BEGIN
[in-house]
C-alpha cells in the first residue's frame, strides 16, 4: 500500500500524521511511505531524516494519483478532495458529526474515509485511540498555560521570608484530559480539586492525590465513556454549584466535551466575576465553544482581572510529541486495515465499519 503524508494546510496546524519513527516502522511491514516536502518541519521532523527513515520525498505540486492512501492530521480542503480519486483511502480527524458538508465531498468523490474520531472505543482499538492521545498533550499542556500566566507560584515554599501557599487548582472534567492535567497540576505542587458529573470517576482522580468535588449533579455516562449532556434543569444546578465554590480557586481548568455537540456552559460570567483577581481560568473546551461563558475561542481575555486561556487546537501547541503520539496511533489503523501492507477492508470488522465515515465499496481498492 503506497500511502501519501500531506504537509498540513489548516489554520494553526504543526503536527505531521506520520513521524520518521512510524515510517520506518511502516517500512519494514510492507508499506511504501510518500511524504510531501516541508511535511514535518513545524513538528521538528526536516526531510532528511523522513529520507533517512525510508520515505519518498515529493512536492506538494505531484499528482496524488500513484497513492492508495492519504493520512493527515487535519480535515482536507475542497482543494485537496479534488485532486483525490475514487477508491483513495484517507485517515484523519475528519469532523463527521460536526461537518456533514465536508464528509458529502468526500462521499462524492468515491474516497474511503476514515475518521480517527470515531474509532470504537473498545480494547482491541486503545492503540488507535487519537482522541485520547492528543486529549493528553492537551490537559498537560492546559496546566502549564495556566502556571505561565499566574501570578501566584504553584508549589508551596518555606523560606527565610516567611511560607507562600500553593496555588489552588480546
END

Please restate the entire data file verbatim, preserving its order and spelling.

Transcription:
[in-house]
C-alpha cells in the first residue's frame, strides 16, 4: 500500500500524521511511505531524516494519483478532495458529526474515509485511540498555560521570608484530559480539586492525590465513556454549584466535551466575576465553544482581572510529541486495515465499519 503524508494546510496546524519513527516502522511491514516536502518541519521532523527513515520525498505540486492512501492530521480542503480519486483511502480527524458538508465531498468523490474520531472505543482499538492521545498533550499542556500566566507560584515554599501557599487548582472534567492535567497540576505542587458529573470517576482522580468535588449533579455516562449532556434543569444546578465554590480557586481548568455537540456552559460570567483577581481560568473546551461563558475561542481575555486561556487546537501547541503520539496511533489503523501492507477492508470488522465515515465499496481498492 503506497500511502501519501500531506504537509498540513489548516489554520494553526504543526503536527505531521506520520513521524520518521512510524515510517520506518511502516517500512519494514510492507508499506511504501510518500511524504510531501516541508511535511514535518513545524513538528521538528526536516526531510532528511523522513529520507533517512525510508520515505519518498515529493512536492506538494505531484499528482496524488500513484497513492492508495492519504493520512493527515487535519480535515482536507475542497482543494485537496479534488485532486483525490475514487477508491483513495484517507485517515484523519475528519469532523463527521460536526461537518456533514465536508464528509458529502468526500462521499462524492468515491474516497474511503476514515475518521480517527470515531474509532470504537473498545480494547482491541486503545492503540488507535487519537482522541485520547492528543486529549493528553492537551490537559498537560492546559496546566502549564495556566502556571505561565499566574501570578501566584504553584508549589508551596518555606523560606527565610516567611511560607507562600500553593496555588489552588480546